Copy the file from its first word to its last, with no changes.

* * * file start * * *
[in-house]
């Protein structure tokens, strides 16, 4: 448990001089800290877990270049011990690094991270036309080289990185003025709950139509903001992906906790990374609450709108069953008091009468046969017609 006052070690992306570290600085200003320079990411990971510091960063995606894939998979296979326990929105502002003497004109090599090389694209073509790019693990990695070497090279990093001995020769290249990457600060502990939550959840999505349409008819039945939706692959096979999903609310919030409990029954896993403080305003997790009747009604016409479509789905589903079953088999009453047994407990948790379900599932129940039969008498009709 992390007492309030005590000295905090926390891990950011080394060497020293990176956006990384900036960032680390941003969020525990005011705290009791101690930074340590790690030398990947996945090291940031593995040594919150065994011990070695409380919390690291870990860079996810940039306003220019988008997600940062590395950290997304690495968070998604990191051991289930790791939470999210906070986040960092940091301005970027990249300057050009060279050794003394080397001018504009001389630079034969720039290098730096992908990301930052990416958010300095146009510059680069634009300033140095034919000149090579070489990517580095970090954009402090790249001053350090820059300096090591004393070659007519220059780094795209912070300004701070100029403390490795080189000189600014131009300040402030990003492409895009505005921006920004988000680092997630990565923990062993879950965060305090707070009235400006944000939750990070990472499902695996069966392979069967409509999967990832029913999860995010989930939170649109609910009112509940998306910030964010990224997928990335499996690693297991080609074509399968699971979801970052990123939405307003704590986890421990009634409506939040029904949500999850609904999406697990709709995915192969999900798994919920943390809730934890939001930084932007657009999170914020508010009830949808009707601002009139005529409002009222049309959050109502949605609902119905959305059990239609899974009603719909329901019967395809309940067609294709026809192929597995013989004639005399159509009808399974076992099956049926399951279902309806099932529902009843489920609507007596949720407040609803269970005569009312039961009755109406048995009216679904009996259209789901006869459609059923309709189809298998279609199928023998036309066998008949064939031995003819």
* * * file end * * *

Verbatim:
[in-house]
């Protein structure tokens, strides 16, 4: 448990001089800290877990270049011990690094991270036309080289990185003025709950139509903001992906906790990374609450709108069953008091009468046969017609 006052070690992306570290600085200003320079990411990971510091960063995606894939998979296979326990929105502002003497004109090599090389694209073509790019693990990695070497090279990093001995020769290249990457600060502990939550959840999505349409008819039945939706692959096979999903609310919030409990029954896993403080305003997790009747009604016409479509789905589903079953088999009453047994407990948790379900599932129940039969008498009709 992390007492309030005590000295905090926390891990950011080394060497020293990176956006990384900036960032680390941003969020525990005011705290009791101690930074340590790690030398990947996945090291940031593995040594919150065994011990070695409380919390690291870990860079996810940039306003220019988008997600940062590395950290997304690495968070998604990191051991289930790791939470999210906070986040960092940091301005970027990249300057050009060279050794003394080397001018504009001389630079034969720039290098730096992908990301930052990416958010300095146009510059680069634009300033140095034919000149090579070489990517580095970090954009402090790249001053350090820059300096090591004393070659007519220059780094795209912070300004701070100029403390490795080189000189600014131009300040402030990003492409895009505005921006920004988000680092997630990565923990062993879950965060305090707070009235400006944000939750990070990472499902695996069966392979069967409509999967990832029913999860995010989930939170649109609910009112509940998306910030964010990224997928990335499996690693297991080609074509399968699971979801970052990123939405307003704590986890421990009634409506939040029904949500999850609904999406697990709709995915192969999900798994919920943390809730934890939001930084932007657009999170914020508010009830949808009707601002009139005529409002009222049309959050109502949605609902119905959305059990239609899974009603719909329901019967395809309940067609294709026809192929597995013989004639005399159509009808399974076992099956049926399951279902309806099932529902009843489920609507007596949720407040609803269970005569009312039961009755109406048995009216679904009996259209789901006869459609059923309709189809298998279609199928023998036309066998008949064939031995003819």